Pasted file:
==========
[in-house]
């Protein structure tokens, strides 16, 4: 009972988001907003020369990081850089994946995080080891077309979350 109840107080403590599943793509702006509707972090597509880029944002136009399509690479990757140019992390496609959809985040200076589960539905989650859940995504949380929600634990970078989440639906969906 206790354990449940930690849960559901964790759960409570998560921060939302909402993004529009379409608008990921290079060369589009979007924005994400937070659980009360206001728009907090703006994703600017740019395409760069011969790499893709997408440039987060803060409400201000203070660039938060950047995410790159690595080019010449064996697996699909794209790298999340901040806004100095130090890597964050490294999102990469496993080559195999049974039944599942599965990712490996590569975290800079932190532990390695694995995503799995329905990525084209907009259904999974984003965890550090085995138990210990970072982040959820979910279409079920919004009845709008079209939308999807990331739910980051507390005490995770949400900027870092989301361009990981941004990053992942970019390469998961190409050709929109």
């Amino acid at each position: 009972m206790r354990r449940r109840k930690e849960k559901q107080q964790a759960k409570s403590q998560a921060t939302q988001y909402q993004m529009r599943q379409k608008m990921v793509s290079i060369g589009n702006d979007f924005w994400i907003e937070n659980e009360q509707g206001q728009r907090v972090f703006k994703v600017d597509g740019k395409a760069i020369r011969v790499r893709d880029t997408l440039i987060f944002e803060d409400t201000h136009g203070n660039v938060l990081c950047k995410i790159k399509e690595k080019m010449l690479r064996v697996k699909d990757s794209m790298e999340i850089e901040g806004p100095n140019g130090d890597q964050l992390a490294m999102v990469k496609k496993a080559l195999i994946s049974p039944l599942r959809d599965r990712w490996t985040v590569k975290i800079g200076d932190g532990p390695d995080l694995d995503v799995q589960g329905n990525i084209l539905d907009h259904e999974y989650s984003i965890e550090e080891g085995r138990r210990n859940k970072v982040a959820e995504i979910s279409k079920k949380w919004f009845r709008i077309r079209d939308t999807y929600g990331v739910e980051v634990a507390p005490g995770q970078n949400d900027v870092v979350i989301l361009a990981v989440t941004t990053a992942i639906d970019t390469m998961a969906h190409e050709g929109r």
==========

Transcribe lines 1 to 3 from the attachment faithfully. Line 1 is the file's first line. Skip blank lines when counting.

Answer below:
[in-house]
């Protein structure tokens, strides 16, 4: 009972988001907003020369990081850089994946995080080891077309979350 109840107080403590599943793509702006509707972090597509880029944002136009399509690479990757140019992390496609959809985040200076589960539905989650859940995504949380929600634990970078989440639906969906 206790354990449940930690849960559901964790759960409570998560921060939302909402993004529009379409608008990921290079060369589009979007924005994400937070659980009360206001728009907090703006994703600017740019395409760069011969790499893709997408440039987060803060409400201000203070660039938060950047995410790159690595080019010449064996697996699909794209790298999340901040806004100095130090890597964050490294999102990469496993080559195999049974039944599942599965990712490996590569975290800079932190532990390695694995995503799995329905990525084209907009259904999974984003965890550090085995138990210990970072982040959820979910279409079920919004009845709008079209939308999807990331739910980051507390005490995770949400900027870092989301361009990981941004990053992942970019390469998961190409050709929109």
């Amino acid at each position: 009972m206790r354990r449940r109840k930690e849960k559901q107080q964790a759960k409570s403590q998560a921060t939302q988001y909402q993004m529009r599943q379409k608008m990921v793509s290079i060369g589009n702006d979007f924005w994400i907003e937070n659980e009360q509707g206001q728009r907090v972090f703006k994703v600017d597509g740019k395409a760069i020369r011969v790499r893709d880029t997408l440039i987060f944002e803060d409400t201000h136009g203070n660039v938060l990081c950047k995410i790159k399509e690595k080019m010449l690479r064996v697996k699909d990757s794209m790298e999340i850089e901040g806004p100095n140019g130090d890597q964050l992390a490294m999102v990469k496609k496993a080559l195999i994946s049974p039944l599942r959809d599965r990712w490996t985040v590569k975290i800079g200076d932190g532990p390695d995080l694995d995503v799995q589960g329905n990525i084209l539905d907009h259904e999974y989650s984003i965890e550090e080891g085995r138990r210990n859940k970072v982040a959820e995504i979910s279409k079920k949380w919004f009845r709008i077309r079209d939308t999807y929600g990331v739910e980051v634990a507390p005490g995770q970078n949400d900027v870092v979350i989301l361009a990981v989440t941004t990053a992942i639906d970019t390469m998961a969906h190409e050709g929109r």